12 May 2008 Secretary-General Ban Ki-moon today hailed the entry into force of the Convention on the Rights of Persons with Disabilities (CRPD) as “a new dawn in the fight for the well-being of people with disabilities,” at a special commemorative event held in the hall of the United Nations General Assembly.
In his address, Mr. Ban called for “concrete steps to transform the vision of the Convention into real victories on the ground. We must address the glaring inequalities experienced by persons with disabilities. We must counter discrimination and prejudice. We must deliver development that is truly for all.”
In a message to the same gathering, Assembly President Srgjan Kerim said the international community had ignored the rights of disabled people for far too long.
“The Convention on the Rights of Persons with Disabilities is a key measure of our civilization. The rights and opportunities that people with disabilities are able to enjoy reflect directly on our common humanity,” Mr. Kerim said in his message, which was delivered in his absence by acting Assembly President Hjalmar W. Hannesson, the Permanent Representative for Iceland.
Today’s commemorative event was organized by the Department of Economic and Social Affairs (DESA) and the Office of the High Commissioner for Human Rights (OHCHR). It brought together many of the individuals from governments, the disability community and the UN System who worked to negotiate the treaty, and paid tribute to the resolute and dedicated global efforts to ensure that the rights of the world’s estimated 650 million persons with disabilities are guaranteed and protected.
The commemoration was one of several events and briefings held at UN Headquarters in New York today, to mark the Convention’s entry into force on 3 May. The CRPD does not create new rights for the estimated 650 million people around the world with disabilities, but aims to ensure that the benefits of existing rights are fully extended and guaranteed. By ratifying the Convention, States commit themselves to enact laws and other measures to improve disability rights, and to abolish legislation, customs and practices that discriminate against persons with disabilities.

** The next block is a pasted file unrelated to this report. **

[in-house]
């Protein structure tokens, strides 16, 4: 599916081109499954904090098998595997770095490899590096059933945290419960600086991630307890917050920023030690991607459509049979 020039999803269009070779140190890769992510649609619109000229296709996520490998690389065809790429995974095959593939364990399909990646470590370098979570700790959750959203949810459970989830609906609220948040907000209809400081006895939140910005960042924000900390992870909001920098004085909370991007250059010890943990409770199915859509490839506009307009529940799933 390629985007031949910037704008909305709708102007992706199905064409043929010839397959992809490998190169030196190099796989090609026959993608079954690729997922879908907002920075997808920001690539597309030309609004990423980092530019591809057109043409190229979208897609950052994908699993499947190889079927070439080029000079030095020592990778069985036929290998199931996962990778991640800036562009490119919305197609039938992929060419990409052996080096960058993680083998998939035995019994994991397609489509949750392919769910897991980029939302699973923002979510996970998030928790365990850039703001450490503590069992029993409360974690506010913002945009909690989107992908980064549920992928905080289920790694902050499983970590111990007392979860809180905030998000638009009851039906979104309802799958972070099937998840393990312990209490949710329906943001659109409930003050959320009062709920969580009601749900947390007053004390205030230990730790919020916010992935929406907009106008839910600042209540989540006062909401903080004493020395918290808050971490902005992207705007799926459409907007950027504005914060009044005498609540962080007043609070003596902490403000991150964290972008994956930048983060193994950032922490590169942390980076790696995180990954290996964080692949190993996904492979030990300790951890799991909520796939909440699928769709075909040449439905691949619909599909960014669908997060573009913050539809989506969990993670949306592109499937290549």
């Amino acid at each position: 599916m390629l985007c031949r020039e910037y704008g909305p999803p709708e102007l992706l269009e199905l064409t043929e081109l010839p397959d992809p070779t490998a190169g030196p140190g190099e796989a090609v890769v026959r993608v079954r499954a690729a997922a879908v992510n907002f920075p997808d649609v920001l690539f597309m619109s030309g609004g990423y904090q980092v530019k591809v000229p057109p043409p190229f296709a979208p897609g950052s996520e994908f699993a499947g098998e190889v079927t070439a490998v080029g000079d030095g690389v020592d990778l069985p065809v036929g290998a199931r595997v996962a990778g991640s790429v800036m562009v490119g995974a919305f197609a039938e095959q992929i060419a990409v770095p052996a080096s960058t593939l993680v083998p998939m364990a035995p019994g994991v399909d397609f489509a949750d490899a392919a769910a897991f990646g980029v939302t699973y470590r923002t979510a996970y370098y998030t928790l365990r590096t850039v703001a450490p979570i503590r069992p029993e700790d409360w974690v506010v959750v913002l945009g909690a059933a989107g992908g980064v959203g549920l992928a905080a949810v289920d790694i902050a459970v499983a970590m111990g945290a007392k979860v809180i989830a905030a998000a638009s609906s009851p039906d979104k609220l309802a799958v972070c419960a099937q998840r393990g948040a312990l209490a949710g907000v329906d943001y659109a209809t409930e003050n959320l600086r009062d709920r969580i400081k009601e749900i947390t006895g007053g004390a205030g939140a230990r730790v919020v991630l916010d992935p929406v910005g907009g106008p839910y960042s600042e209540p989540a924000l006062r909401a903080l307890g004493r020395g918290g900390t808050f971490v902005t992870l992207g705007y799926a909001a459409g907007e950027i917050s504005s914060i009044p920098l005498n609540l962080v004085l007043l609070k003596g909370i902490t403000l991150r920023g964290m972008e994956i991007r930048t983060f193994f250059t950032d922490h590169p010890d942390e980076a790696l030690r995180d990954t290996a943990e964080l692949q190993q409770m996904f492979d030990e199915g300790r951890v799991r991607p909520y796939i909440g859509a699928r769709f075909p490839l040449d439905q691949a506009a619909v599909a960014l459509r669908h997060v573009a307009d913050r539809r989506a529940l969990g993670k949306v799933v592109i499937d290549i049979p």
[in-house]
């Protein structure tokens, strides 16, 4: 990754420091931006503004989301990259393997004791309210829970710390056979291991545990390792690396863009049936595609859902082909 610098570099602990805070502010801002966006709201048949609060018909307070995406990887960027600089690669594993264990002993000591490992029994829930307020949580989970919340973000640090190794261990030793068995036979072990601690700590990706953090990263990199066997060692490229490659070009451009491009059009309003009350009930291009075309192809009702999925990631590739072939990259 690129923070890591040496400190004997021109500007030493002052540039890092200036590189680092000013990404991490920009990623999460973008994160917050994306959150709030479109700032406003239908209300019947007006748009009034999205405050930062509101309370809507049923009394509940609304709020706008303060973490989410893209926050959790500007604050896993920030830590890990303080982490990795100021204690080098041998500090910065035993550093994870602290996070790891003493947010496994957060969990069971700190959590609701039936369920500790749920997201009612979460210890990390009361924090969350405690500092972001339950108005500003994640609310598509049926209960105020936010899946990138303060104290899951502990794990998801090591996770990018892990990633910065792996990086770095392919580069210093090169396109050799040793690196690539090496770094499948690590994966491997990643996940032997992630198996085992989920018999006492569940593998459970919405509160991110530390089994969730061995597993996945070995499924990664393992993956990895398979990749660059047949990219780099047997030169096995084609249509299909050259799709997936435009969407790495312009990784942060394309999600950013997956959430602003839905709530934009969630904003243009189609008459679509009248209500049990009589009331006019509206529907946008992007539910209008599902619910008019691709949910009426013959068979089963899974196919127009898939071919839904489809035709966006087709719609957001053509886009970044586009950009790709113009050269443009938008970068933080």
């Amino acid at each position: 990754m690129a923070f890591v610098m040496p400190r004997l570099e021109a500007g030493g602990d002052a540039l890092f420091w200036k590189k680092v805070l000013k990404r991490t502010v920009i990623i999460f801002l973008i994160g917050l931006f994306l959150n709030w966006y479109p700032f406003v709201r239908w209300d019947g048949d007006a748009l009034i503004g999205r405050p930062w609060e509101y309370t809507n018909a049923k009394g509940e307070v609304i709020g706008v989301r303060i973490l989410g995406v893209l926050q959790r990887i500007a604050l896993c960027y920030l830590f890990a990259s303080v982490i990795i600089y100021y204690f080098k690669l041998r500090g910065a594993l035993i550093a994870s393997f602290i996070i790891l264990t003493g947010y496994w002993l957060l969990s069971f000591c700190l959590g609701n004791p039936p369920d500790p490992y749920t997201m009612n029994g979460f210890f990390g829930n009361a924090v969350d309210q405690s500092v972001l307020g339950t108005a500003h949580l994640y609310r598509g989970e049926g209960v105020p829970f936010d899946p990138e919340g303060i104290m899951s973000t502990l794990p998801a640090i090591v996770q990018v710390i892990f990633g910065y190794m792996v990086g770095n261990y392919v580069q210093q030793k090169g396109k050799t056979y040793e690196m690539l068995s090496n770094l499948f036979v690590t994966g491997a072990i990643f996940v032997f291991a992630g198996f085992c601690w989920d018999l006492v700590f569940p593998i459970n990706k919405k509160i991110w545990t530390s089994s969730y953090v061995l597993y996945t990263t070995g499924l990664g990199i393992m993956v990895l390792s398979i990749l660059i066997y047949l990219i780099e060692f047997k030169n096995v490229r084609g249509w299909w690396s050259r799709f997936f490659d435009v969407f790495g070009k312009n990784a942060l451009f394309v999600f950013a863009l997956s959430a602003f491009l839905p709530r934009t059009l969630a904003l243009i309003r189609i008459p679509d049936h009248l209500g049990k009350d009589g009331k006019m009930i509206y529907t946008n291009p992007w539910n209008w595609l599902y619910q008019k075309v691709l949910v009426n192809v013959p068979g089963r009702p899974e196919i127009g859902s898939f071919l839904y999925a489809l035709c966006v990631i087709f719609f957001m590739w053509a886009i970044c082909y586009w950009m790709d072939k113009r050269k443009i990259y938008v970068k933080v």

The UN Children’s Fund and the non-profit organization, the Victor Pineda Foundation, launched a child-friendly text to explain the Convention to young people, UNICEF said in a statement.
“The document aims to educate, empower and motivate all children, but particularly those with disabilities, to claim their rights and to actively participate in challenging discrimination, as well as promoting the Convention,” the statement noted.
UNICEF’s Director of Programmes, Nicholas Alipui, said: “The inclusion of children with disabilities is not a charitable act but a matter of rights. Empowering and enabling children makes them less vulnerable to violence, abuse and exploitation.”
The UN Human Settlements Programme, known as UN-HABITAT, also welcomed today’s milestone.
“I am proud to state that we are already moving to the implementation stage of the Convention by giving special attention to Persons with Disabilities in all our projects, particularly in slums and deprived urban neighbourhoods,” Under-Secretary-General and UN-HABITAT Executive Director Anna Tibaijuka said in a statement.
Ms. Tibaijuka added that UN-HABITAT “constantly finds itself reminding policymakers at every level of the need for proper access to public transport, for alternative access to buildings, for special seating in public places, and proper care benefits.”
Assistant Secretary-General for Economic Development Jomo Kwame Sundaram told a press briefing in New York that the pact’s entry into force was a “historic moment” for the UN, the international community and people with disabilities worldwide.
Deputy High Commissioner for Human Rights Kyung-wha Kang told the same briefing that the Convention was the first which clearly recognized and aimed to protect all the rights of persons with disabilities, many of whom remained “totally invisible in many societies,” due to negative attitudes and physical obstacles.
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